This article argues that the mainstream view according to which the sources of international law constitute a set of rules for the identification of other legal rules is a comforting parable that has eroded international lawyers’ critical attitude, contributing to the general disrepute of the sources of international law. Instead, the sources of international law are better understood as a set of communitarian constraints irreducible to rules. This article concludes that shedding the comforting idea of rules in the sources of international law allows international lawyers to avoid what will be described in the following paragraphs as the pitfalls of infinite regress and circularity inherent in ruleness while simultaneously facilitating the possibility of communication that is required for legal argumentation to take place among professional international lawyers.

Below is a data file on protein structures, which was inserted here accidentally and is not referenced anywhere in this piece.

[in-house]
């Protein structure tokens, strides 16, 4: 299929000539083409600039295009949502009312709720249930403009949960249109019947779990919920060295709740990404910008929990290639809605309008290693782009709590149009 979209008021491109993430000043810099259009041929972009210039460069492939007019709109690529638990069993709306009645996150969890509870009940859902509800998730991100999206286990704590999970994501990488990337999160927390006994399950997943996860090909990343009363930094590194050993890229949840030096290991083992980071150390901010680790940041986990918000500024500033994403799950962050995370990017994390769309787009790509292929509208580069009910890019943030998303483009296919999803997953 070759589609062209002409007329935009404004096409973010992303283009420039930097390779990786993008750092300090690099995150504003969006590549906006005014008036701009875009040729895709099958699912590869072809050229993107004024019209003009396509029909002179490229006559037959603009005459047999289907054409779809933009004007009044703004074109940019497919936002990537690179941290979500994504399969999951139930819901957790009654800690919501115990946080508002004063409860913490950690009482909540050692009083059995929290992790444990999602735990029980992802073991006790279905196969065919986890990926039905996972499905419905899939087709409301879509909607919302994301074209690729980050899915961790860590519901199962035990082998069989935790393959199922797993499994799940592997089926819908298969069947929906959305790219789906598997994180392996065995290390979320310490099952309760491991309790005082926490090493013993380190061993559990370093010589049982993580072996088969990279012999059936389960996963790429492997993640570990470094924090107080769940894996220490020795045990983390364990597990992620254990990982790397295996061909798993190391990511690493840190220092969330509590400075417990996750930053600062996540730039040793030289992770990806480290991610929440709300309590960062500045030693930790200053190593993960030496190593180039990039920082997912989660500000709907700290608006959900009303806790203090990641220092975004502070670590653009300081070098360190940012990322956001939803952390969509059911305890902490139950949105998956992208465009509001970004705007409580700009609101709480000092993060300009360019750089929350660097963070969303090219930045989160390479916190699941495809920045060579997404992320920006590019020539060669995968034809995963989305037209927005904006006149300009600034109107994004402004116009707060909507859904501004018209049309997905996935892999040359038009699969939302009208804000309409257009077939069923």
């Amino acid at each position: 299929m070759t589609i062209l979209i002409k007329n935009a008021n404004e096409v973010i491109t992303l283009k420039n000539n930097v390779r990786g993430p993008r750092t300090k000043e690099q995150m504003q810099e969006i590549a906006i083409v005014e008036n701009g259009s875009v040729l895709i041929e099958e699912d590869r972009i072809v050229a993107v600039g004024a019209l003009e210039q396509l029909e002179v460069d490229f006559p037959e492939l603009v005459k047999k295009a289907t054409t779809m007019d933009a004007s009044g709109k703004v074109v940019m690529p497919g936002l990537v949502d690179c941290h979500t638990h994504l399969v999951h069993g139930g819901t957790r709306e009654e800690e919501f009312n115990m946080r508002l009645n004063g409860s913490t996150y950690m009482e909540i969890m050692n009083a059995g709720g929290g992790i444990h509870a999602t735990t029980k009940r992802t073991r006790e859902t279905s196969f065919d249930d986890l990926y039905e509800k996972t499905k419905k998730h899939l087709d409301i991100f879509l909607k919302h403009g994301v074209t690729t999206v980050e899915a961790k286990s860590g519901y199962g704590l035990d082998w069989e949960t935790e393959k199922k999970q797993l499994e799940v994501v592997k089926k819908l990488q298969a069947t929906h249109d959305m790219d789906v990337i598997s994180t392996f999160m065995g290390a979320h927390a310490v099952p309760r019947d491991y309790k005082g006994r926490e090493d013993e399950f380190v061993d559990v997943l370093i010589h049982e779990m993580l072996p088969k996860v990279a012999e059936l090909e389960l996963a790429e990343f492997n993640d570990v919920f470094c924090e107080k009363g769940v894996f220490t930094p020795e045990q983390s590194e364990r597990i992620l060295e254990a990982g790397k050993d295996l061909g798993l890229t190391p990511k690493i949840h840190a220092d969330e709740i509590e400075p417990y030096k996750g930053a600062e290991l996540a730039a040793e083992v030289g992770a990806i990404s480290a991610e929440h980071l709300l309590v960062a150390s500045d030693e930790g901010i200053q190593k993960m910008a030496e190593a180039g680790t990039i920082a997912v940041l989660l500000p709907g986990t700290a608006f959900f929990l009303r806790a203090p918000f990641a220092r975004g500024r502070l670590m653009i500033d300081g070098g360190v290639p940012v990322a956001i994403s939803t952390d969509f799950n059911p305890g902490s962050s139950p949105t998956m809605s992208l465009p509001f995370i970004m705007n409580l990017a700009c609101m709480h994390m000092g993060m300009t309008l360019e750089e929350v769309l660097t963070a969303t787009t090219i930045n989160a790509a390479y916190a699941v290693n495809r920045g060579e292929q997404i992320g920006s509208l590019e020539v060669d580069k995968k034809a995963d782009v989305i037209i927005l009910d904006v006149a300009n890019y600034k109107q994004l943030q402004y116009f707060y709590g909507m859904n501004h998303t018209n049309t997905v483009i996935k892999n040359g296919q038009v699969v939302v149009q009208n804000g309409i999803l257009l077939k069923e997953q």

Friday, September 26, 2014
d'Aspremont: The Idea of 'Rules' in the Sources of International Law
Jean d'Aspremont (Univ. of Manchester - Law) has posted The Idea of 'Rules' in the Sources of International Law (British Yearbook of International Law, forthcoming). Here's the abstract: